Christopher C. Burt is the author of 'Extreme Weather; A Guide and Record Book'. He studied meteorology at the Univ. of Wisconsin-Madison.
By: Christopher C. Burt , 7:50 PM GMT on April 29, 2014
Wild Week of Weather for the U.S.
After a relatively quiet first three weeks of April weather-wise, the past five days have made up for lost time. Top of the list, of course, has been the deadly tornado outbreaks on April 27-28. In addition, heavy snow in the Rockies and Black Hills has also occurred as well as some extreme heat and amazing rainfall and hail events.
As of midday April 29th, the death toll from the tornadoes on April 27th and 28th officially stands at 34. There were at least 97 tornado reports over the two-day period but some of these may have been reports of the same storm so the actual number of tornadoes that formed was probably less than this. Jeff Masters has posted a detailed blog about the tornado events today (April 29th) already so I will not go into further details about the event (other than to note that since he posted his blog the two-day death toll has now increased from 29 to 34).
An aerial view of some of the damage caused by a tornado in Mississippi on April 28th. It is expected that at least one of the tornadoes to hit the state was of EF-4 intensity. NBC News.
As usual, very large hail accompanied many of the super cells that produced the tornadoes, with 1”-2.5” diameter hailstone reports being common. However, it was a storm in Mississippi last Friday (April 25th) that was particularly noteworthy. Observers in the town of West in Holmes County, Mississippi reported hail up to 4.25” in diameter. Although Mississippi does not officially keep track of record hailstone size events (as a handful of other states do, (see this blog for a list of such), the 4.25” figure would be the largest hail ever observed in Mississippi if the estimate was accurate. The previous largest hailstone report from the state was a 4.0” monster that fell on Batesville during the catastrophic tornado outbreak of April 27, 2011.
A map of the hail streak that hit Holmes County, Mississippi on April 25th and the accompanying hail report. From hailtrends.com
Corpus Christi, Texas recorded their hottest temperatures ever measured during the month of April on the 27th and 28th with 103°F (39.4°C) readings both days. The previous April heat record was 102°F (38.9°C) set on April 23, 1955 and also on April 26, 1984. Laredo, Texas reached a scorching 109°F (42.8°C) on April 27th which, though amazing, fell well short of their April heat record of 112°F (44.4°C) also set on April 27th back in 1937.
Heavy late April snowfall is not uncommon to the Rocky Mountain States or the Black Hills of South Dakota but is worthy of mention since it occurred simultaneously with the heat and tornado events of the past several days. Some sites in the Black Hills, like Lead, have measured up to 24” of snow since Sunday (and 15" in Deadwood) and it is still snowing where an additional 4-8” is expected today (April 29th). Heavy snow accumulated in the Colorado Rocky Mountains over the past weekend with one to two-foot depths common. Red Mountain Pass reported 30”. Snow flurries and showers also invaded portions of central Nebraska and Kansas on Monday April 28th on the backside of the powerful low pressure system that was responsible for the severe weather outbreaks to its east. Places that reached near 90°F (32.2°C) on Saturday (April 26th) in Kansas saw some snowflakes just a few days later, as was the case in Goodland, Kansas that went from 86°F (30°C) on Saturday to light snow and temperatures in the mid-30°s this Tuesday morning (April 29th).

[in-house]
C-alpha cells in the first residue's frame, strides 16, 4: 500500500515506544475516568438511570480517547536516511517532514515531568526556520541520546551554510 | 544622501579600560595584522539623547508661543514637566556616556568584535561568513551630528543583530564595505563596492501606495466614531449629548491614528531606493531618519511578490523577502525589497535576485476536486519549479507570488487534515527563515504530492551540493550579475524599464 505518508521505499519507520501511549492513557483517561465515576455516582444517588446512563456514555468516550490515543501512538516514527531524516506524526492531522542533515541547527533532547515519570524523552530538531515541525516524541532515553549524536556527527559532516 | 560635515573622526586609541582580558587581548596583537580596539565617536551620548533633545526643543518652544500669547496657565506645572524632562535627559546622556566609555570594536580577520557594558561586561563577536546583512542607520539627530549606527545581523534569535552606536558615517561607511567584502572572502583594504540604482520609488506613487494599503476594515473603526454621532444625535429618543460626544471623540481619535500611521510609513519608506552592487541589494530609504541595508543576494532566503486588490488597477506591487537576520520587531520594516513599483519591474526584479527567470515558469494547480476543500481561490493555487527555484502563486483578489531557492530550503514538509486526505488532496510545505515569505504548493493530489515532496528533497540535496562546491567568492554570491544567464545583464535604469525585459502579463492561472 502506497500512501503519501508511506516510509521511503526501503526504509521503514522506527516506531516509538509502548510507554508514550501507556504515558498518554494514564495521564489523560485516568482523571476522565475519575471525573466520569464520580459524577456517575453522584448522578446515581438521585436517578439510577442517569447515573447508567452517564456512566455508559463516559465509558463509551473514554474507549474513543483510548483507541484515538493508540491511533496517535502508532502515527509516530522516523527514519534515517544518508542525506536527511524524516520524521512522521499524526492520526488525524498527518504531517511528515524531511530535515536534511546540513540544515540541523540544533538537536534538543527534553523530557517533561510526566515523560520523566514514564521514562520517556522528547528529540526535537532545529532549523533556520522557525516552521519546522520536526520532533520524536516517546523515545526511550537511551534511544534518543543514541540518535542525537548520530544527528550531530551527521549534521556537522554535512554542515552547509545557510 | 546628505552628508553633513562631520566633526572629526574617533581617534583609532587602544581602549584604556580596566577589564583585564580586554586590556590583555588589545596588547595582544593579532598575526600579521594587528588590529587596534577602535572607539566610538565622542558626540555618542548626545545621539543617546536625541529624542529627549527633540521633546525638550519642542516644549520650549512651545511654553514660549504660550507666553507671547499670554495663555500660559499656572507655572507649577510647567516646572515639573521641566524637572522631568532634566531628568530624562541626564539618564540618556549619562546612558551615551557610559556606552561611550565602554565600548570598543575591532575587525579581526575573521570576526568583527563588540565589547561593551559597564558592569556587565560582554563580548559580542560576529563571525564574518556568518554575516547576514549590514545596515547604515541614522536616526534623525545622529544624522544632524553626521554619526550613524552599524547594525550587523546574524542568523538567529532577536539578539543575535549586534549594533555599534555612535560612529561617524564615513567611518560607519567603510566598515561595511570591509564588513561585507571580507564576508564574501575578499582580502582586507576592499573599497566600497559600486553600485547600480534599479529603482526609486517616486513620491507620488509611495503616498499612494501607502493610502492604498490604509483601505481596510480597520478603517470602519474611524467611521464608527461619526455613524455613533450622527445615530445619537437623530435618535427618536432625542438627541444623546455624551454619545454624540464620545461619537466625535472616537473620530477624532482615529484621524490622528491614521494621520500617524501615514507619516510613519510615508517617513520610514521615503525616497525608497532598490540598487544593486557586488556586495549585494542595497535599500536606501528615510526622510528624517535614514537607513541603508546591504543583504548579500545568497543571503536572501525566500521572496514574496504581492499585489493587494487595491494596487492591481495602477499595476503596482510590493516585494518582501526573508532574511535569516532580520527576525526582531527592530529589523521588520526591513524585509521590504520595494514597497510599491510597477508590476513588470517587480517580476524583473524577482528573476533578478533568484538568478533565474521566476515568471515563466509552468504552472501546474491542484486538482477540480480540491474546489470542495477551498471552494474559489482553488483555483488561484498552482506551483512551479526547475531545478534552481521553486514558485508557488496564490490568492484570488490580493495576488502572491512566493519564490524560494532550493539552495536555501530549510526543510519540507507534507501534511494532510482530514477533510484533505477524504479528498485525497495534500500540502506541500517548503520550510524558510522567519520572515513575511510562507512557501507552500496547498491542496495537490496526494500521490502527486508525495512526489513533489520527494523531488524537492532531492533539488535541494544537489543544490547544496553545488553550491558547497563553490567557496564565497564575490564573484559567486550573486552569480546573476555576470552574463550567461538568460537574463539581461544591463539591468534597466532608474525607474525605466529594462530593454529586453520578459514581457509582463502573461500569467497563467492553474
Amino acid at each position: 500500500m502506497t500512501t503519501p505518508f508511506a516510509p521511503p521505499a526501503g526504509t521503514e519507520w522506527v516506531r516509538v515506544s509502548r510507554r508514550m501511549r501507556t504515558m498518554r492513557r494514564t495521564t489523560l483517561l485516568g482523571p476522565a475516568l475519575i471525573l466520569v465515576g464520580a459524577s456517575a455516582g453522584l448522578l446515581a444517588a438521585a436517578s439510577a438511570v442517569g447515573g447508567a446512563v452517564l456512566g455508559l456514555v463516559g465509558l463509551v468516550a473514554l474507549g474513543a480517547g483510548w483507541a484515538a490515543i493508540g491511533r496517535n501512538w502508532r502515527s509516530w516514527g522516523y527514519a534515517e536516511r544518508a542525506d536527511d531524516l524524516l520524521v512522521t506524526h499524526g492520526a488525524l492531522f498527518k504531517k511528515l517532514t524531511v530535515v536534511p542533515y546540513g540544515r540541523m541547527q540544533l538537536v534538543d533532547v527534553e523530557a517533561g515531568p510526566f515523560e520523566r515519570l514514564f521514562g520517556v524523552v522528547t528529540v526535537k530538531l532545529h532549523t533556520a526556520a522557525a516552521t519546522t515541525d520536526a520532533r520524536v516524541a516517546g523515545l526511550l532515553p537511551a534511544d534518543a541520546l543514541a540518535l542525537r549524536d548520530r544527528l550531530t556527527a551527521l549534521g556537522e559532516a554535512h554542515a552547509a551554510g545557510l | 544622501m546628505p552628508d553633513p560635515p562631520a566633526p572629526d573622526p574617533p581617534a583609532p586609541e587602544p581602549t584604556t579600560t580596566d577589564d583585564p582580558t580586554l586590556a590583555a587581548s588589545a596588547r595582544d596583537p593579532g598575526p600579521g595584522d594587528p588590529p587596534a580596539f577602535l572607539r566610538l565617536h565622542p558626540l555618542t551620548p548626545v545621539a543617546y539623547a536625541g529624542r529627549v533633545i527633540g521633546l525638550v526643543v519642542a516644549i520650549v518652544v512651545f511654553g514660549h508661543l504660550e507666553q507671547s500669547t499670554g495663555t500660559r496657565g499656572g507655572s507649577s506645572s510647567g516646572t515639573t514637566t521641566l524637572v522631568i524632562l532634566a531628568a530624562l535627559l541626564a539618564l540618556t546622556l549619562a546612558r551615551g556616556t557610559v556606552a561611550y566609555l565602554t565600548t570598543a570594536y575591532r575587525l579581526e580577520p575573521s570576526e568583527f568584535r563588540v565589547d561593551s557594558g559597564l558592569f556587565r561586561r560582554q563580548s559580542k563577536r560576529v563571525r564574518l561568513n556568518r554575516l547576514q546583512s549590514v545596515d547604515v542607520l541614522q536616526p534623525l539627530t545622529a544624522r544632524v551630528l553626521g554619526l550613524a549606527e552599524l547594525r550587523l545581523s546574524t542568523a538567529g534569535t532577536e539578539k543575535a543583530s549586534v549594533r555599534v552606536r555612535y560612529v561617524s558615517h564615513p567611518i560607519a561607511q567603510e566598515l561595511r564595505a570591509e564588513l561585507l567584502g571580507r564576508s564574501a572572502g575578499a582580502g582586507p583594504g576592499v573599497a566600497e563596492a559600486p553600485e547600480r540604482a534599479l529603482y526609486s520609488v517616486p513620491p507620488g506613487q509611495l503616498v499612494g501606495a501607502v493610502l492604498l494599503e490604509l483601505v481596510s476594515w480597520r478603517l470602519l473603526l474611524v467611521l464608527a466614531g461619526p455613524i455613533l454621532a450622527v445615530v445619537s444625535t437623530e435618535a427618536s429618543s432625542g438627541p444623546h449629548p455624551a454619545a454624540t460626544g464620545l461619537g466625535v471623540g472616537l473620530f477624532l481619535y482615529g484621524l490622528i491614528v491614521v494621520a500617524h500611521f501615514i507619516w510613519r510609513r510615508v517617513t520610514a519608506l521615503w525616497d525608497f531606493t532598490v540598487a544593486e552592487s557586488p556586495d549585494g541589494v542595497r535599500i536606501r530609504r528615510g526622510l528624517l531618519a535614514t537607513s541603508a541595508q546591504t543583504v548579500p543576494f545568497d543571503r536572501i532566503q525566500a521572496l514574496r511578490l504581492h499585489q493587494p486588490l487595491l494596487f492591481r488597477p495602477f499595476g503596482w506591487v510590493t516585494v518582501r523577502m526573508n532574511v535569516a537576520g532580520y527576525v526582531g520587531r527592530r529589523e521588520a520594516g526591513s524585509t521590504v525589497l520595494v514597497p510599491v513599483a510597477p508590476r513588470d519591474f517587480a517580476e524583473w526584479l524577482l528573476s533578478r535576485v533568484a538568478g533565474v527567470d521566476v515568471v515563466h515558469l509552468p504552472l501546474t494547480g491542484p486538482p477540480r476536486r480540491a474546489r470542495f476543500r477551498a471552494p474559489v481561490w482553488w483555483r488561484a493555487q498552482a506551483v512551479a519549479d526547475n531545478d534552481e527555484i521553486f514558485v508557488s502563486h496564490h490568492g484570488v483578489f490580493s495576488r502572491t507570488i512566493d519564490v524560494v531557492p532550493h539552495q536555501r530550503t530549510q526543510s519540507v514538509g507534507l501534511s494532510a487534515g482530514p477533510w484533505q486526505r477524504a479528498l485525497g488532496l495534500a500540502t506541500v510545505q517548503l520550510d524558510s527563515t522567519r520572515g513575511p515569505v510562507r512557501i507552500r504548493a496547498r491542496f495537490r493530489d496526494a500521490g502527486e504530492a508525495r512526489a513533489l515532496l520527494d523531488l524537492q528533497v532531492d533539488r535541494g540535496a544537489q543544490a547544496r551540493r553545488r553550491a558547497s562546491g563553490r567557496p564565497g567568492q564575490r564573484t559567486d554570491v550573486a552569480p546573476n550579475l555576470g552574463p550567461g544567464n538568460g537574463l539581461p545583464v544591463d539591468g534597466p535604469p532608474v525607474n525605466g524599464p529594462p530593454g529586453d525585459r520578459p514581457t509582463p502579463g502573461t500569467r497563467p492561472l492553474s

Some of the severe storms that plagued the south-central and southeast portions of the country also brought torrential rainfalls and local flooding problems. Locations in northeastern Arkansas and southern Missouri saw 5”-6” of rain fall in a 24-hour period Sunday-Monday. The most impressive report, however, was the 4.00” of rain that deluged Mobile, Alabama in one hour Tuesday (April 29th) morning between 2 a.m. and 3 a.m. The storm total so far for the day has been 8.99”. Late reports now indicate 5.68" in one hour at Pensacola, Florida between 8:53 p.m-9:53 p.m. on April 29th with an estimated 15.50" daily total although the gauge only actually only measured 11.13" prior to failing around 10:30 p.m. April 29th. The data from Pensacola Airport ceased to report after this hour. At least one fatality has been reported due to flooding in the area. According to the estimated 15.50” at Pensacola on April that NWS-Mobile now has published, the Pensacola April 2014 monthly rainfall stands at 24.61” (this does not include any precip that fell on April 30th). Nevertheless, 24.61” would surpass the previous all-time monthly record (for any month) for Pensacola which was 24.46” in April 2005.
Also, depending on how much rain fell between the 5:53 a.m. April 29 and 5:53 a.m. April 30th the all-time 24-hour record of 17.07” on October 4-5, 1934 may have been broken, assuming that at least an additional 1.57” fell between midnight April 29 and 5:53 a.m. April 30th.
A photograph of street flooding in downtown Mobile during the intense rain event early morning on April 29th. Image tweeted to NWS-Mobile.
More severe weather is expected today and Wednesday, April 29th-30th in the Southeast.
Christopher C. Burt
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